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Vitamin 2: Introduction to CSS


In this vitamin, we want students to learn how to use CSS in an HTML document and see how using a few styles they can create powerful looking websites. In the end, your site should look something like:

Final Website

Learning Objectives

  • Use a <link> tag to load your CSS in
  • Use basic text-styling such as color, font-size, and more
  • Use classes and IDs and understand the difference.

Starter Code

You may copy and paste the following into your text editor:

<!DOCTYPE html>
<title>Pencil Point Perfection: Vihan's Favorite Pencil Sharpeners</title>
<h1>Pencil Point Perfection</h1>
<h2>Latest Posts</h2>
<a href="#">Prismacolor Premier Pencil Sharpener</a>
<a href="#">Staedtler Mars 501 Pencil Sharpener</a>
<a href="#">Carl Angel-5 Pencil Sharpener</a>
<h2>About the Blog</h2>
Join us on this pointedly delightful journey as we explore the
quirkiest and coolest pencil sharpeners ever created. Whether you're a
nobody, or someone who appreciates the joy of sharpening pencils,
you're in for a sharp treat.
<p>&copy; 2023 Pencil Point Perfection</p>

Question 0: Boilerplate

Create a CSS file in the same directory where your HTML file is, name it style.css. Use a <link> tag to tell HTML about your CSS file. If you forgot how to do this refer to the CSS lesson.


Make sure you include the rel="stylesheet" attribute.

Question 1: Changing the font

The default font browsers use is pretty ugly. Let's change it to my favorite font ever, Comic Sans MS. Since some browsers don't have Comic Sans, lets add a fallback to Arial, and if even that doesn't exist the default browser sans-serif font.

Do this by specifying the font on the HTML tag only.


Some computers have the font named Comic Sans MS others have it named Comic Sans, make sure to support both!


Because font-family is one of the CSS properties that is inherited, you only need to declare it once on the top-most element (<html>)


If nothing is showing up, make sure you are including your stylesheet correctly.

Question 2: Making the headings

The site looks a lot better with comic sans (or Arial) as the font, but I want to spice it up more! Make only the headings use the Papyrus font and make them purple.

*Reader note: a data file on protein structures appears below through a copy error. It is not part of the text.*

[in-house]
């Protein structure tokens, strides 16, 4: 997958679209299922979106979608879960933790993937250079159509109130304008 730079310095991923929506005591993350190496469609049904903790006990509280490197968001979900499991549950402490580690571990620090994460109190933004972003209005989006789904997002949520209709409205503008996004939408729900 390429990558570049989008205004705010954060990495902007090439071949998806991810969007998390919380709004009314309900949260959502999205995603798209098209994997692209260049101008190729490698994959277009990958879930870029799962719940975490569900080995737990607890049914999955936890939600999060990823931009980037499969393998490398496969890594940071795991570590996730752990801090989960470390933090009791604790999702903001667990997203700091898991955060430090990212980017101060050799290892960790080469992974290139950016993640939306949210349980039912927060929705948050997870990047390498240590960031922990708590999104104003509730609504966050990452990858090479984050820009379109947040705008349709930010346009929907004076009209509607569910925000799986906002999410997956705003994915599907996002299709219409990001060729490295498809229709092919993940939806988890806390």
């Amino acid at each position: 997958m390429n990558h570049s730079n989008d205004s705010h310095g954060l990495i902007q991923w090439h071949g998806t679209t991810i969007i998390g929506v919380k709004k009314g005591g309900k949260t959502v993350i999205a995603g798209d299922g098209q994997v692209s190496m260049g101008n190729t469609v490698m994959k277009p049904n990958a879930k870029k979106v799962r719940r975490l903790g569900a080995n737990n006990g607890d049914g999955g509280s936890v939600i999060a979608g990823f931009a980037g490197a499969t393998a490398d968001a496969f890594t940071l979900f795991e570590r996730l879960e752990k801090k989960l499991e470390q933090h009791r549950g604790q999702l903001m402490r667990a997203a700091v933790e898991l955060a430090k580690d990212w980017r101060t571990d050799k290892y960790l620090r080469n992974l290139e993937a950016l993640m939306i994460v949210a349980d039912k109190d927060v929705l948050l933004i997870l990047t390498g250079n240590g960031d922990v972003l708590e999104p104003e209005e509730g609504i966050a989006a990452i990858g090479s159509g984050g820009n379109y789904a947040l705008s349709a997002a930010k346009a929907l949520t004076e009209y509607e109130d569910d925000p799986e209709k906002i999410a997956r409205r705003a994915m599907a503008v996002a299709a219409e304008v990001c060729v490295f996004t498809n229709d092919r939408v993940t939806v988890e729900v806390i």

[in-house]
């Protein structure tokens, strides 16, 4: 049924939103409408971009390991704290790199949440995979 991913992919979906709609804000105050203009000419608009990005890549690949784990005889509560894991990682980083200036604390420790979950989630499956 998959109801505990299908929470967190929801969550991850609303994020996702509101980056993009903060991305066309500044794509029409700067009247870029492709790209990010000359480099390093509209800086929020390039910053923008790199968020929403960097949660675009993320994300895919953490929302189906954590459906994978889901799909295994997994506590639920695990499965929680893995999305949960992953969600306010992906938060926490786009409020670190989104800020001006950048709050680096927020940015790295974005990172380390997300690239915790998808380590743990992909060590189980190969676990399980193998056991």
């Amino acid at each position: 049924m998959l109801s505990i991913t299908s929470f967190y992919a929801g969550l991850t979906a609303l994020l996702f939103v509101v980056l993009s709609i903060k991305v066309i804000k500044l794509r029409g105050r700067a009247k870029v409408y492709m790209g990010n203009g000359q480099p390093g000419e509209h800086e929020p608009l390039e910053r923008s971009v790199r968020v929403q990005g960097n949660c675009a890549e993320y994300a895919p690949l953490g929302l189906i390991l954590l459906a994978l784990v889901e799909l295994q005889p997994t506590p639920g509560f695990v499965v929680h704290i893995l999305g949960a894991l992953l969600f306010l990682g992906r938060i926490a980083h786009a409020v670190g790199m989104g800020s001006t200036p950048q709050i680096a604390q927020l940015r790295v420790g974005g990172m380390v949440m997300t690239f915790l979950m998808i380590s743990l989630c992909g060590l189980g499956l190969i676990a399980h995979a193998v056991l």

Use the , operator in the selector so you only need one additional style group to do this.

Question 3: Horizontal Navigation Bar

Right now the navigation bar looks pretty ugly. Let's make it a bit more stylish. Style the navigation list (the <ul> tag) so that it looks like the following:

Pencil Sharpener Blog Navigation

Specifically, you can do this by:

  • Hide the bullets of the <ul> tag
  • Arrange the links side by side by giving each <li> a display: inline-block
  • Add 16px of space around each link
  • Make the background gray
  • Make the text of the navigation black
  • The <ul> and <li> tags will have some margin and padding automatically added to them by the browser. Reset any default margin and padding present.
Inline or Inline-Block

To align things in a horizontal flow in CSS, we give them display: inline;. In CSS a lot of textual elements automatically have this such as <strong>, <span>, <em>, etc. however <li> is aligned in a vertical (block) flow by default which is why we add this explicitly.

However, we use display inline-block. inline-block is a hybrid between inline and block. It allows us to specify the vertical size (or in our case spacing) for each link more about this in the next lecture! An element with regular display: inline will ignore any height or vertical padding/margin we specify.

Question 4: Hover Effects

Use a psuedo-class to make a link's background become #AAA when you hover over it. This should look like

Pencil Sharpener Blog Navigation while hovering over the middle link

Lastly, we want to make our footer a little more subtle. Make the footer look like the one below:

Pencil Sharpener Blog Navigation Footer


  • The background is #DDD and the text is #555.
  • The text is centered.
  • There is 16px of vertical space in every direction.


To submit, zip your index.html and style.css file together, and upload that zip to Gradescope. Make sure that all fonts, colors, and sizes are exactly as specified.